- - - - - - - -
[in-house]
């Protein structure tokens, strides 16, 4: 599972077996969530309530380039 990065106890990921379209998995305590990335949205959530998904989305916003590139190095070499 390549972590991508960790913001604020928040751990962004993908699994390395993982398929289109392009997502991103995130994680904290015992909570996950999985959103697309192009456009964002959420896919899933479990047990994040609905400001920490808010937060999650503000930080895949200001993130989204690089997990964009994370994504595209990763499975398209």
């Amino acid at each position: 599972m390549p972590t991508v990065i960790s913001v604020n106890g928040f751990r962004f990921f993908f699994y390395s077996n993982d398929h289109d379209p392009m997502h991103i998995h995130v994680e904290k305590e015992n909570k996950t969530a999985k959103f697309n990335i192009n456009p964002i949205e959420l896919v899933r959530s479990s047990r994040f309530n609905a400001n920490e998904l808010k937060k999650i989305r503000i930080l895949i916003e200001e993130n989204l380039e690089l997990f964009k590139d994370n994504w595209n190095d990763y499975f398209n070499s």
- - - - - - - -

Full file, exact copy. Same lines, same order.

[in-house]
């Protein structure tokens, strides 16, 4: 599972077996969530309530380039 990065106890990921379209998995305590990335949205959530998904989305916003590139190095070499 390549972590991508960790913001604020928040751990962004993908699994390395993982398929289109392009997502991103995130994680904290015992909570996950999985959103697309192009456009964002959420896919899933479990047990994040609905400001920490808010937060999650503000930080895949200001993130989204690089997990964009994370994504595209990763499975398209």
């Amino acid at each position: 599972m390549p972590t991508v990065i960790s913001v604020n106890g928040f751990r962004f990921f993908f699994y390395s077996n993982d398929h289109d379209p392009m997502h991103i998995h995130v994680e904290k305590e015992n909570k996950t969530a999985k959103f697309n990335i192009n456009p964002i949205e959420l896919v899933r959530s479990s047990r994040f309530n609905a400001n920490e998904l808010k937060k999650i989305r503000i930080l895949i916003e200001e993130n989204l380039e690089l997990f964009k590139d994370n994504w595209n190095d990763y499975f398209n070499s």